I also avoided dating for a long time because of how I felt about my body. I mean, I did not want anyone seeing me naked and I knew that would be an expectation. This was until I ended up in a toxic relationship with someone who was really pushy. Again had I not been struggling with my relationship with food and done the inner work, I would have listened to my intuition right away, set boundaries and realized quickly that it wasn’t in alignment. Instead I stayed in that toxic, codependent relationship for 5 years.
Oh and family definitely has had it’s moments too and there was a time I didn’t speak to some of my close family members for 2 years. The problem again was with my inability to set boundaries and speak my truth. Relationships can’t thrive or blossom when you don’t speak your truth and instead hold everything in. It ends up building up over time and what happens is you keep turning to food to cope with your unhappiness, anxiety and frustration.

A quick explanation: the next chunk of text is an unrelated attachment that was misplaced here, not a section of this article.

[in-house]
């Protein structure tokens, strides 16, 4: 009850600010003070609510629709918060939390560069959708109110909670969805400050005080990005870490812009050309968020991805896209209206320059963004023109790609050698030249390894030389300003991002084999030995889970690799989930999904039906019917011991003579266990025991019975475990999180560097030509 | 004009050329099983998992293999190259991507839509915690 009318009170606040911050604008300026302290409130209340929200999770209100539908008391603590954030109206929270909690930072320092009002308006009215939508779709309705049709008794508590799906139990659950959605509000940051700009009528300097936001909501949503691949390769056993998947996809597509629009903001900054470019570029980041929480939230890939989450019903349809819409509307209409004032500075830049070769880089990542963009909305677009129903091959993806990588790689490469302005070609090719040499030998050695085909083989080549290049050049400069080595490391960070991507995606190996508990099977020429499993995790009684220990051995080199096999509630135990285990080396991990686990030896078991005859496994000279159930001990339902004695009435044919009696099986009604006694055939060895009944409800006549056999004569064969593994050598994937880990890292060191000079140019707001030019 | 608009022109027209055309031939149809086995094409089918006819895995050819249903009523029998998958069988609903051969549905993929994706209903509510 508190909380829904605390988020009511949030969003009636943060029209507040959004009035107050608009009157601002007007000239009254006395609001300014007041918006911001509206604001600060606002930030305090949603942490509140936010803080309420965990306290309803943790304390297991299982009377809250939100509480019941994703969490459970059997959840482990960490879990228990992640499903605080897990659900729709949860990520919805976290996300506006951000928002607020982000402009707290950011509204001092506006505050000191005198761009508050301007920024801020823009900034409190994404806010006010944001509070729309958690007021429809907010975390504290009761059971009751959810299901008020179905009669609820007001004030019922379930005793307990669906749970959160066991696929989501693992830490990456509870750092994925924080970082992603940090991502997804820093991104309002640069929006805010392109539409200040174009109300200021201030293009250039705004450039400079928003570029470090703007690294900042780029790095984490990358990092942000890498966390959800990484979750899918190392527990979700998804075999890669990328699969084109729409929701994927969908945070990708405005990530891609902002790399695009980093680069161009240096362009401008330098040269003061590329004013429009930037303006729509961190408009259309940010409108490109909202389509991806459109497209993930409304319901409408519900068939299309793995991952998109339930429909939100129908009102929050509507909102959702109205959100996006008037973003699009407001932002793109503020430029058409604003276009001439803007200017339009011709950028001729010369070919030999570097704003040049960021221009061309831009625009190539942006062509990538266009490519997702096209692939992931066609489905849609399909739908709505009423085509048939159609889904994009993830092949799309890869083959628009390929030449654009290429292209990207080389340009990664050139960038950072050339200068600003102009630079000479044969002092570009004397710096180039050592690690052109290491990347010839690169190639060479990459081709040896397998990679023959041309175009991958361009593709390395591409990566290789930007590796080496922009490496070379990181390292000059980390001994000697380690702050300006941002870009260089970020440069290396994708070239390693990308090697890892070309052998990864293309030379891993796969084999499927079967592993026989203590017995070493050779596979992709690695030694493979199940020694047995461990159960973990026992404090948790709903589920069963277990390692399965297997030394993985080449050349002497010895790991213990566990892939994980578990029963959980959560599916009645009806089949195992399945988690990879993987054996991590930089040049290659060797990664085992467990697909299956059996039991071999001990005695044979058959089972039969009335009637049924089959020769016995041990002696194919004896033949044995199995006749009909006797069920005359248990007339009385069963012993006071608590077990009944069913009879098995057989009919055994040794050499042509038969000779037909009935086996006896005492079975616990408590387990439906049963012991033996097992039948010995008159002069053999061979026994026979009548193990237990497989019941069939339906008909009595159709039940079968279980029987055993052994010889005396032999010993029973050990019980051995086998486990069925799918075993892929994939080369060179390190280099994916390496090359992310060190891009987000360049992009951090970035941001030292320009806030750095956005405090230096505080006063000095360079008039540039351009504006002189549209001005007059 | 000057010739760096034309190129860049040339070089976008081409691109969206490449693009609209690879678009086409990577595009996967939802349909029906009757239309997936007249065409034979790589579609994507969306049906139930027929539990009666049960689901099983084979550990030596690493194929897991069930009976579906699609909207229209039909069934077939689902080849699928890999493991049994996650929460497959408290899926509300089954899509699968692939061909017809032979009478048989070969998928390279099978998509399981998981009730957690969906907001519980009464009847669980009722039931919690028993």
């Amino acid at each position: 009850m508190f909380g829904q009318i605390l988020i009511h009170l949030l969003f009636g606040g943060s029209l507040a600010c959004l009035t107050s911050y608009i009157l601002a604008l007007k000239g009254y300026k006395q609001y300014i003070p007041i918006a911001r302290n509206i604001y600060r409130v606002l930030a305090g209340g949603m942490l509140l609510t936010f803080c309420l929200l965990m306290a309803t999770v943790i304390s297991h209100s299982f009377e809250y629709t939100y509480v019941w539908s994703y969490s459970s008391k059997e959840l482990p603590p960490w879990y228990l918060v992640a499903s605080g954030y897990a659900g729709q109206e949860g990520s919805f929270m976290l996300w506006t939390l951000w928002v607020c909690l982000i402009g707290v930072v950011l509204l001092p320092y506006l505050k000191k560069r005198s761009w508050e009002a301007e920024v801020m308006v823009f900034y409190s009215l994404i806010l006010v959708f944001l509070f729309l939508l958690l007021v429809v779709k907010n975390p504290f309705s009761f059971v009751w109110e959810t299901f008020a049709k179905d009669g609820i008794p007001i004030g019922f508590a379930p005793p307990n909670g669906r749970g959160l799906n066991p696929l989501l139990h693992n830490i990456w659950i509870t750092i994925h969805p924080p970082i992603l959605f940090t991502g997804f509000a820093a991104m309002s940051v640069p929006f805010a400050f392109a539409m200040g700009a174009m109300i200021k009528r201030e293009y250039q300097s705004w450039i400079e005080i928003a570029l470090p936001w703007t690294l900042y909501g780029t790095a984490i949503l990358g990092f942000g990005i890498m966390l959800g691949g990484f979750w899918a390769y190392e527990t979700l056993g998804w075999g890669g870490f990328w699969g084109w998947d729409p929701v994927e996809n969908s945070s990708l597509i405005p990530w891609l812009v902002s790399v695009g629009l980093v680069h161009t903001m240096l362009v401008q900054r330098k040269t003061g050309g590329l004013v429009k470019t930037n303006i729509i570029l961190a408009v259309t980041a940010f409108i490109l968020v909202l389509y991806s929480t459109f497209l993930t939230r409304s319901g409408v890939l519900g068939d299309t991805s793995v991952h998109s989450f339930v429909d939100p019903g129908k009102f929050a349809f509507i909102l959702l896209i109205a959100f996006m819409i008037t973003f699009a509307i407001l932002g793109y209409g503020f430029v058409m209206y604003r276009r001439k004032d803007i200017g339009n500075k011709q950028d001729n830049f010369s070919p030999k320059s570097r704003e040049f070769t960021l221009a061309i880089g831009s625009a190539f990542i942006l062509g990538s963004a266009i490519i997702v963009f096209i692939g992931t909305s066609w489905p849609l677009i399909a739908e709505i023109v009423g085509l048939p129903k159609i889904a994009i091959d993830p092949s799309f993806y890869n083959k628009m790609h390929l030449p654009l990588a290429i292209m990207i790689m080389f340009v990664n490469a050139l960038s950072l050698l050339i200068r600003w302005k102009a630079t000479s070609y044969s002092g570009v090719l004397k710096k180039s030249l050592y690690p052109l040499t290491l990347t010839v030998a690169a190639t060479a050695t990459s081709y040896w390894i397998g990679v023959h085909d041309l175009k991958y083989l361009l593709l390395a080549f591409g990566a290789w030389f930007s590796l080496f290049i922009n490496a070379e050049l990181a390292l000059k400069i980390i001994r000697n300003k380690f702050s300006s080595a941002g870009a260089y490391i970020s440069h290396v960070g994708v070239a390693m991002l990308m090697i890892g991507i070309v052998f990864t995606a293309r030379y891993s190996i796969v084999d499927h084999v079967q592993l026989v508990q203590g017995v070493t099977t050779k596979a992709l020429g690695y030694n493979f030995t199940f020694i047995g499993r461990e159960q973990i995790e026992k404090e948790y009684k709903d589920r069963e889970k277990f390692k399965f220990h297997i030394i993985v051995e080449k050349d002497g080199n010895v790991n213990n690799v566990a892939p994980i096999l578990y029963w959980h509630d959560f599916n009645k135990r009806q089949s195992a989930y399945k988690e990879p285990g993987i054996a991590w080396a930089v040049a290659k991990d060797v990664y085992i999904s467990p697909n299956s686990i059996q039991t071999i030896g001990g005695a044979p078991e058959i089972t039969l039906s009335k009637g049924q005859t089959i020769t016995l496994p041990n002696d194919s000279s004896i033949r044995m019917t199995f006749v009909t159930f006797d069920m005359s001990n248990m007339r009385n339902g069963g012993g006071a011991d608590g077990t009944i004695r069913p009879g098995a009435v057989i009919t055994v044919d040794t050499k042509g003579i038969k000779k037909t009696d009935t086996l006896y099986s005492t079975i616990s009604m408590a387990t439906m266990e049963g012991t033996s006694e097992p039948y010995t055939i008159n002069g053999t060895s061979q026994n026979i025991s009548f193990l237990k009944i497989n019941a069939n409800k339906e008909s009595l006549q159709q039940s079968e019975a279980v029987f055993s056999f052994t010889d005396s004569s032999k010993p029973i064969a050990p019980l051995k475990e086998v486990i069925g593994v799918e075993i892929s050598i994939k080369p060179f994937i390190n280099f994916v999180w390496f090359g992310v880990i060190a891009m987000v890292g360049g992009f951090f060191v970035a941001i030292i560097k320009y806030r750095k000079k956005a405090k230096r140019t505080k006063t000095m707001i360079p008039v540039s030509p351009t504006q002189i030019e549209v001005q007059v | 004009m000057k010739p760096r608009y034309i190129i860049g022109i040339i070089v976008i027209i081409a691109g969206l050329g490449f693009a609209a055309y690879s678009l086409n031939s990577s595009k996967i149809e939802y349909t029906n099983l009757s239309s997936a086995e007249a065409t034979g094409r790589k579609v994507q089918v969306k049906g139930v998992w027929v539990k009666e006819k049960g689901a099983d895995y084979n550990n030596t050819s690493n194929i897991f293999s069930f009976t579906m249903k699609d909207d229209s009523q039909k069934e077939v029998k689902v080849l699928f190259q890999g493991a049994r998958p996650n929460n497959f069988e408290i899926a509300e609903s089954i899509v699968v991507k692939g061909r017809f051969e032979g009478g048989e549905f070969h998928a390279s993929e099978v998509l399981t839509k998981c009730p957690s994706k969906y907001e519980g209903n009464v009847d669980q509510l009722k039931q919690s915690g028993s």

In today’s post I’m sharing 5 Ways Healing Your Relationship With Food Can Improve Your Relationships With People. This post refers mostly to romantic relationships but you can still relate it to the relationships you have with friends, family and even co-workers.
You stop relying on others to bring you happiness.
When you’ve done the inner work required to heal your relationship with food, you realize that you and only you are in control of your happiness. You understand the power of your own thoughts and how they can create emotions in you. You get that you can choose how to respond to situations and that you are capable of changing your perspective. This doesn’t mean you let people control you or walk all over you, on the contrary. You know what your values are and you protect your own energy. You don’t look for someone to complete you because you know that you are already whole, complete and worthy of your own love.